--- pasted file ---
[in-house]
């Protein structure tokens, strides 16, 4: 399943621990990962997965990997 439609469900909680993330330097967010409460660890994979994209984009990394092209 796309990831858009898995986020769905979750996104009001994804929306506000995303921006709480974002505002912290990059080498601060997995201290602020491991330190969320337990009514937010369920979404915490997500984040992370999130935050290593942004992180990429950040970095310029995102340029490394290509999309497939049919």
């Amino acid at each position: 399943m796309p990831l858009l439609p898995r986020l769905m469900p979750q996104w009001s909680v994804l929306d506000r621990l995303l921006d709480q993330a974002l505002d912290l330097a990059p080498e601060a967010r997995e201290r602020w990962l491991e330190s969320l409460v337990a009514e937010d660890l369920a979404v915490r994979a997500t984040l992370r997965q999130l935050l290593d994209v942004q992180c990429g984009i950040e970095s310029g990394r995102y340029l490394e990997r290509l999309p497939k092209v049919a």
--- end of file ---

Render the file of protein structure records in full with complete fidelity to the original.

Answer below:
[in-house]
């Protein structure tokens, strides 16, 4: 399943621990990962997965990997 439609469900909680993330330097967010409460660890994979994209984009990394092209 796309990831858009898995986020769905979750996104009001994804929306506000995303921006709480974002505002912290990059080498601060997995201290602020491991330190969320337990009514937010369920979404915490997500984040992370999130935050290593942004992180990429950040970095310029995102340029490394290509999309497939049919």
């Amino acid at each position: 399943m796309p990831l858009l439609p898995r986020l769905m469900p979750q996104w009001s909680v994804l929306d506000r621990l995303l921006d709480q993330a974002l505002d912290l330097a990059p080498e601060a967010r997995e201290r602020w990962l491991e330190s969320l409460v337990a009514e937010d660890l369920a979404v915490r994979a997500t984040l992370r997965q999130l935050l290593d994209v942004q992180c990429g984009i950040e970095s310029g990394r995102y340029l490394e990997r290509l999309p497939k092209v049919a």